By Arvilla Pritchard
It quickly became clear that Little Valley's 2010 Letter Carriers' Food Drive was going to be a record-breaker.
(From lower left) Girl Scouts Brianna Gasper, Traci Titus, Taylor Lavelle and Erin Washburn build a leaning tower of foodstuffs on the antique Triner postal scale. The girls carefully weighed and tallied one batch after another, then repacked the sorted foods for delivery to Valley View Baptist Church’s food pantry.
The Little Valley Post Office has been participating in the effort for nine years, but this was the first time, arrangements had been made whereby rural route patrons could also contribute to the endeavor. When the postal delivery trucks started rolling in from their routes, the Girl Scouts doing the weigh-in saw their totals climbing.
To the postal workers' delight, they returned to their post office considerable more laden down than when they left. Many of the 1,400 postal patrons living in Little Valley's 14755 zip code area pitched in generously to this year's campaign, donating a total of 1,680 pounds of non-perishable foodstuffs to help "stamp out hunger."
This tremendous response was achieved despite uncooperative, sometimes downright nasty weather that brought down limbs and even trees all over the region, and interfered with electrical transmission in various locations.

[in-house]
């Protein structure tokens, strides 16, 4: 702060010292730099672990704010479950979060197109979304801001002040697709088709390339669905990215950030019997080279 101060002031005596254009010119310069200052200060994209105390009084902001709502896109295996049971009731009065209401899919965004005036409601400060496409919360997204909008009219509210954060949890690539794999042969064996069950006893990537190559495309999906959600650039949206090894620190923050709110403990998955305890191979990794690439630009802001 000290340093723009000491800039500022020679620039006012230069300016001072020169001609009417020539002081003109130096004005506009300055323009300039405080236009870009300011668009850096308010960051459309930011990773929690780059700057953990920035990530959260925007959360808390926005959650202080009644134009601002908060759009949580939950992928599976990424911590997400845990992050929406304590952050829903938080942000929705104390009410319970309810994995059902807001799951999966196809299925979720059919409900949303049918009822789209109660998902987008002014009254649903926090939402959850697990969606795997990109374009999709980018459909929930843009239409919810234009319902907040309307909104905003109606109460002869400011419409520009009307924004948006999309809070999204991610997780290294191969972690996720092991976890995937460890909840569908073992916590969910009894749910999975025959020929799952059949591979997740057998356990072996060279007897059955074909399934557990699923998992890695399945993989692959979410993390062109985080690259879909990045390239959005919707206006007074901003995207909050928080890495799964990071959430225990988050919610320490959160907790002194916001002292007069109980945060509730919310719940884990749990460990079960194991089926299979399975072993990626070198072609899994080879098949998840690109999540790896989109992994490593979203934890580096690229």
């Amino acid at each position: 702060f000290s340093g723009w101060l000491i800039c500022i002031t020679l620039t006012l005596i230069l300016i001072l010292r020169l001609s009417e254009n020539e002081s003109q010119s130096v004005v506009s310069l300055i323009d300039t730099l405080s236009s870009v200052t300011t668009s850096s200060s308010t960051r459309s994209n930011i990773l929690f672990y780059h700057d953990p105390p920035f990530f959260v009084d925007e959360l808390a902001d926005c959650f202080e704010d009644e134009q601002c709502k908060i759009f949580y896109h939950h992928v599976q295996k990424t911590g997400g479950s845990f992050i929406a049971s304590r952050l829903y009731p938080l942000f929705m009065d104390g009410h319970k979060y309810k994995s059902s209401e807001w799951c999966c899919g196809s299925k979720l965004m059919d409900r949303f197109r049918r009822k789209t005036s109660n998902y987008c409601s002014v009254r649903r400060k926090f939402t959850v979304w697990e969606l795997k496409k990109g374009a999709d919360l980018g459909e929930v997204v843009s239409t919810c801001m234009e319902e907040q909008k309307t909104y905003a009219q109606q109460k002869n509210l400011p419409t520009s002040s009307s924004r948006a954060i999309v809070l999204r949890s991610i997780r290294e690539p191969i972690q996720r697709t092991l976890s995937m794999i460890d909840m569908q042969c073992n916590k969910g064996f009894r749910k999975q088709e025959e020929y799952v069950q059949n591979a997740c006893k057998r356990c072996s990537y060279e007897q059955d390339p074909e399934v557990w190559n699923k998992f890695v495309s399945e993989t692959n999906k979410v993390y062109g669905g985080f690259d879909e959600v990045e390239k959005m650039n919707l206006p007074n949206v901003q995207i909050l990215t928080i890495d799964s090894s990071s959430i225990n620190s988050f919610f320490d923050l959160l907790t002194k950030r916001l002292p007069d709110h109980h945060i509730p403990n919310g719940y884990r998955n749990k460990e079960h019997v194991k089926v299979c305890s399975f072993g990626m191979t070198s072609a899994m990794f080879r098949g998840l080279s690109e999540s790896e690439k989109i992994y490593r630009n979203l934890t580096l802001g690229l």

But foul weather failed to discourage Little Valley Girl Scout Troop 10110, several of whom turned out to sort, weigh and repack the donated foods. While troop leader Jenn Titus and aide Lisa Washburn helped channel their charges'bubbling energy, the third and fourth graders made quick work of the job at hand. They separated glass containers from metal and boxed or packaged materials, then weighed each batch on an old Triner postal scales, brought forth from retirement for this very occasion.
No sooner had the girls completed their first round of contributions, when another of the department's sturdy little LLVs (long-life vehicles) pulled into the lot. Letter Carrier Barb Pond hopped out and started lugging in bagsful and cartons of assorted foodstuffs, and the scouts hustled back to work.
As explained by Little Valley Postmaster Debbie Rivet, this local effort is part of an annual nation-wide push by the U.S. Postal Service to combat hunger in the United States. She said that all of the food collected in the Little Valley zip zone will be donated to the Valley View Baptist Church, which maintains a food pantry that services the area.
The Little Valley Post Office employs a total of five workers (in addition to the postmaster), and maintains two "city" routes and two rural routes. "This is the first year we've had provisions for our rural patrons to participate," explained Postmaster Rivet, "and it looks like quite a few have done so."
"We've already topped our last year's total by at least a hundred pounds," she continued, "and there's still a bit more to come in. We're really so grateful to all our patrons, and of course, to the Girl Scouts for helping us help others."